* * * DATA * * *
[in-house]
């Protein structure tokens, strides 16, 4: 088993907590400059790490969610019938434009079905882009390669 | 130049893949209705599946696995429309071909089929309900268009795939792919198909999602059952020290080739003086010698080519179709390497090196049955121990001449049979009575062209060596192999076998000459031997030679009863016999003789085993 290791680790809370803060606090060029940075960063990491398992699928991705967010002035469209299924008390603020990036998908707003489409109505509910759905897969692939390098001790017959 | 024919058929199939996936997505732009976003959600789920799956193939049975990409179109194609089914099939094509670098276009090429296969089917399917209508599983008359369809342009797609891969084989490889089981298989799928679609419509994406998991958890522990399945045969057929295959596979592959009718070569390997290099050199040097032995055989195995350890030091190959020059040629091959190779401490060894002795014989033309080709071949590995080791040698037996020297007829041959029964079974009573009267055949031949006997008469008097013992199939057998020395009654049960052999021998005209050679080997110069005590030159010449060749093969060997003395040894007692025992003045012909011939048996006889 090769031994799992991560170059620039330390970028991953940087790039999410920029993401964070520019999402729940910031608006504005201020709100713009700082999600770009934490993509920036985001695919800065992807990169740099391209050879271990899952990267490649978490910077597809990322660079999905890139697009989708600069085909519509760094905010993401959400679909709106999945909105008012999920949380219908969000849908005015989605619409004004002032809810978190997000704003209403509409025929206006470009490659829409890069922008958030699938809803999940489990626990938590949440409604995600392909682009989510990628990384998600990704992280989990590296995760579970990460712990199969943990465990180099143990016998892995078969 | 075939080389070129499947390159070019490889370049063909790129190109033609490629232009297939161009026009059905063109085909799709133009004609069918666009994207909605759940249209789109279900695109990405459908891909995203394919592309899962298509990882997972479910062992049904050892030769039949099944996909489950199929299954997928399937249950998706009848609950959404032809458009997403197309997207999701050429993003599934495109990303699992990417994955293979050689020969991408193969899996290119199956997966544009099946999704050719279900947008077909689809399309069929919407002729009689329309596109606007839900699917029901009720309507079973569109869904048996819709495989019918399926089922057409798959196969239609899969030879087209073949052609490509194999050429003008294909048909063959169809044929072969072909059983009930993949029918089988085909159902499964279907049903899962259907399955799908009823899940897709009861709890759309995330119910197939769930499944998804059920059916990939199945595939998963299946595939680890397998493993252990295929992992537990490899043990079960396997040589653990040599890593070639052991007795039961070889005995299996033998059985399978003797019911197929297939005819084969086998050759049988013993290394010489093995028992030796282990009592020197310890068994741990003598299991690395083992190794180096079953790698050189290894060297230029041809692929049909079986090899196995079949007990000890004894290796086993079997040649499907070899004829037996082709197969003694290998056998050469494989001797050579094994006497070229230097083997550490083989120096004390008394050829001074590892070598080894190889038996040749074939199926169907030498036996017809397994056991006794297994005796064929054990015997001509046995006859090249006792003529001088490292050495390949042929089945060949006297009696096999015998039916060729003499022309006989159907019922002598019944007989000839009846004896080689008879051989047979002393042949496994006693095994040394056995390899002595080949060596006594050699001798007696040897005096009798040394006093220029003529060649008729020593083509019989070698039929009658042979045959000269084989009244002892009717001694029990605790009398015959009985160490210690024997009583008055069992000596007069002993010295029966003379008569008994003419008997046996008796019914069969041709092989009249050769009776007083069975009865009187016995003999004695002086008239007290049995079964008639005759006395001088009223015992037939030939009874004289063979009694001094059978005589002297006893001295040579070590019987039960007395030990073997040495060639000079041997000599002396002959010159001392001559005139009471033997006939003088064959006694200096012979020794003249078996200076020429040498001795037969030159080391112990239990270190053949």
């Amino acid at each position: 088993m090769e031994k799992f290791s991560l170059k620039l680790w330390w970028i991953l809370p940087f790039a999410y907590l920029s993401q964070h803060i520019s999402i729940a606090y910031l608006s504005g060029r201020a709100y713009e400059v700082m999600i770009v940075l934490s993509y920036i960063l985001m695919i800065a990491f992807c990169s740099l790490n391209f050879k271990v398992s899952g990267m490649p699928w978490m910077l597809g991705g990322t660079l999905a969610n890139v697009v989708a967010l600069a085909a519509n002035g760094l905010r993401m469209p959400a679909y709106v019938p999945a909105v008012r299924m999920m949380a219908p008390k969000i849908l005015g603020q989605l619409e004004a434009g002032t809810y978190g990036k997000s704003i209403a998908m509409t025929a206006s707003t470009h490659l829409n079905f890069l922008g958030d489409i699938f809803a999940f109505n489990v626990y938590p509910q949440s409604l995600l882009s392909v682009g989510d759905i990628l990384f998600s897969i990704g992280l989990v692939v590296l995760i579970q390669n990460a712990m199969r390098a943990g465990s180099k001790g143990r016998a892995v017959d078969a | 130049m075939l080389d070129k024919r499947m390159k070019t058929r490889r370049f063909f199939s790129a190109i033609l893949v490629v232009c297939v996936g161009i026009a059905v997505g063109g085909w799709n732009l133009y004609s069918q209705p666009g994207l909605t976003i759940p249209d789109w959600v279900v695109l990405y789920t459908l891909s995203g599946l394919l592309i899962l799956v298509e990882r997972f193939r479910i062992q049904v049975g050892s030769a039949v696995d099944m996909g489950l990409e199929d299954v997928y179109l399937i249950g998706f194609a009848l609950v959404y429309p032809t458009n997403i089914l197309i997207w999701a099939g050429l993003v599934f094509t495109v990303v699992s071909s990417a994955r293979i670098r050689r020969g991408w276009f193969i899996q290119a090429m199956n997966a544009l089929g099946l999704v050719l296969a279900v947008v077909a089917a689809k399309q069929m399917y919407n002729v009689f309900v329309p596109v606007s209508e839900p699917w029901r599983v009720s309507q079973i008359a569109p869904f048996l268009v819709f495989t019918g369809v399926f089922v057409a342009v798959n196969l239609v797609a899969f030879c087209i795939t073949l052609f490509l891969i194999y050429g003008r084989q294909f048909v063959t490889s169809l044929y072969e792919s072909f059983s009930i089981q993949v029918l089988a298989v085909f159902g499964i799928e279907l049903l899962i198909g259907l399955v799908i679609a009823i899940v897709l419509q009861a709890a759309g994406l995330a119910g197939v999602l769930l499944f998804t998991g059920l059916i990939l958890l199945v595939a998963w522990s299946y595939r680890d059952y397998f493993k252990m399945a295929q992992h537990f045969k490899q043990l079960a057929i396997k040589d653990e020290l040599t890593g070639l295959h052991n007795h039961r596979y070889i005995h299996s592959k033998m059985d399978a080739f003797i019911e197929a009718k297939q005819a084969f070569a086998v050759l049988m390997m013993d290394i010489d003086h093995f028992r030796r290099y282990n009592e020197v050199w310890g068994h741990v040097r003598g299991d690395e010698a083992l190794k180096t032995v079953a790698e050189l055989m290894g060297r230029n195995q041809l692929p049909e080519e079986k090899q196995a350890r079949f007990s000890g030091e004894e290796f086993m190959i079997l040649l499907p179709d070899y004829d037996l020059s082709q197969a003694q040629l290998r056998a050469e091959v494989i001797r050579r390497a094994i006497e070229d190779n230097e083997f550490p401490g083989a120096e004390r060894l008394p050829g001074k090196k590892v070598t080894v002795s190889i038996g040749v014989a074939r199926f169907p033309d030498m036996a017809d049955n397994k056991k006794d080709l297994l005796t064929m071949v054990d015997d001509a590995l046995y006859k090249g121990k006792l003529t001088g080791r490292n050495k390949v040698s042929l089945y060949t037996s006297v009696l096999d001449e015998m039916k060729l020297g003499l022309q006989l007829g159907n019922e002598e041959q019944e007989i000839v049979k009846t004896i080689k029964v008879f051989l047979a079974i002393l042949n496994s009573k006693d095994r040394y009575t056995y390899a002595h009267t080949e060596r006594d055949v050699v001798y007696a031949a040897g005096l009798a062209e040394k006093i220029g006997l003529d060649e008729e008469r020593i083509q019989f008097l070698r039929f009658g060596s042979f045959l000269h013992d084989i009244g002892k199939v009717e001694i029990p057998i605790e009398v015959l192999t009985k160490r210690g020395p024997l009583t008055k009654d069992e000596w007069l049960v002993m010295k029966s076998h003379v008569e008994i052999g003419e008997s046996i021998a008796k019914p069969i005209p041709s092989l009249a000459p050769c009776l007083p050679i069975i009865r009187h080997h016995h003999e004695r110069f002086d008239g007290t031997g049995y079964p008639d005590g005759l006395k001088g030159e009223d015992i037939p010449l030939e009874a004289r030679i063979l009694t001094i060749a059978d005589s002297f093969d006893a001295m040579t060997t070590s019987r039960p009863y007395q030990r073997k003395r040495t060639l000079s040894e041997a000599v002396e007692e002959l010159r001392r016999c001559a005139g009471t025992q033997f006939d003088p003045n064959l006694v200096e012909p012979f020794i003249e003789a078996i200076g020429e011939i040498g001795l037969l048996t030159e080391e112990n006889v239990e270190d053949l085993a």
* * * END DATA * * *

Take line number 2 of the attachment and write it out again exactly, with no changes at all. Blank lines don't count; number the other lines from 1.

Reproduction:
């Protein structure tokens, strides 16, 4: 088993907590400059790490969610019938434009079905882009390669 | 130049893949209705599946696995429309071909089929309900268009795939792919198909999602059952020290080739003086010698080519179709390497090196049955121990001449049979009575062209060596192999076998000459031997030679009863016999003789085993 290791680790809370803060606090060029940075960063990491398992699928991705967010002035469209299924008390603020990036998908707003489409109505509910759905897969692939390098001790017959 | 024919058929199939996936997505732009976003959600789920799956193939049975990409179109194609089914099939094509670098276009090429296969089917399917209508599983008359369809342009797609891969084989490889089981298989799928679609419509994406998991958890522990399945045969057929295959596979592959009718070569390997290099050199040097032995055989195995350890030091190959020059040629091959190779401490060894002795014989033309080709071949590995080791040698037996020297007829041959029964079974009573009267055949031949006997008469008097013992199939057998020395009654049960052999021998005209050679080997110069005590030159010449060749093969060997003395040894007692025992003045012909011939048996006889 090769031994799992991560170059620039330390970028991953940087790039999410920029993401964070520019999402729940910031608006504005201020709100713009700082999600770009934490993509920036985001695919800065992807990169740099391209050879271990899952990267490649978490910077597809990322660079999905890139697009989708600069085909519509760094905010993401959400679909709106999945909105008012999920949380219908969000849908005015989605619409004004002032809810978190997000704003209403509409025929206006470009490659829409890069922008958030699938809803999940489990626990938590949440409604995600392909682009989510990628990384998600990704992280989990590296995760579970990460712990199969943990465990180099143990016998892995078969 | 075939080389070129499947390159070019490889370049063909790129190109033609490629232009297939161009026009059905063109085909799709133009004609069918666009994207909605759940249209789109279900695109990405459908891909995203394919592309899962298509990882997972479910062992049904050892030769039949099944996909489950199929299954997928399937249950998706009848609950959404032809458009997403197309997207999701050429993003599934495109990303699992990417994955293979050689020969991408193969899996290119199956997966544009099946999704050719279900947008077909689809399309069929919407002729009689329309596109606007839900699917029901009720309507079973569109869904048996819709495989019918399926089922057409798959196969239609899969030879087209073949052609490509194999050429003008294909048909063959169809044929072969072909059983009930993949029918089988085909159902499964279907049903899962259907399955799908009823899940897709009861709890759309995330119910197939769930499944998804059920059916990939199945595939998963299946595939680890397998493993252990295929992992537990490899043990079960396997040589653990040599890593070639052991007795039961070889005995299996033998059985399978003797019911197929297939005819084969086998050759049988013993290394010489093995028992030796282990009592020197310890068994741990003598299991690395083992190794180096079953790698050189290894060297230029041809692929049909079986090899196995079949007990000890004894290796086993079997040649499907070899004829037996082709197969003694290998056998050469494989001797050579094994006497070229230097083997550490083989120096004390008394050829001074590892070598080894190889038996040749074939199926169907030498036996017809397994056991006794297994005796064929054990015997001509046995006859090249006792003529001088490292050495390949042929089945060949006297009696096999015998039916060729003499022309006989159907019922002598019944007989000839009846004896080689008879051989047979002393042949496994006693095994040394056995390899002595080949060596006594050699001798007696040897005096009798040394006093220029003529060649008729020593083509019989070698039929009658042979045959000269084989009244002892009717001694029990605790009398015959009985160490210690024997009583008055069992000596007069002993010295029966003379008569008994003419008997046996008796019914069969041709092989009249050769009776007083069975009865009187016995003999004695002086008239007290049995079964008639005759006395001088009223015992037939030939009874004289063979009694001094059978005589002297006893001295040579070590019987039960007395030990073997040495060639000079041997000599002396002959010159001392001559005139009471033997006939003088064959006694200096012979020794003249078996200076020429040498001795037969030159080391112990239990270190053949």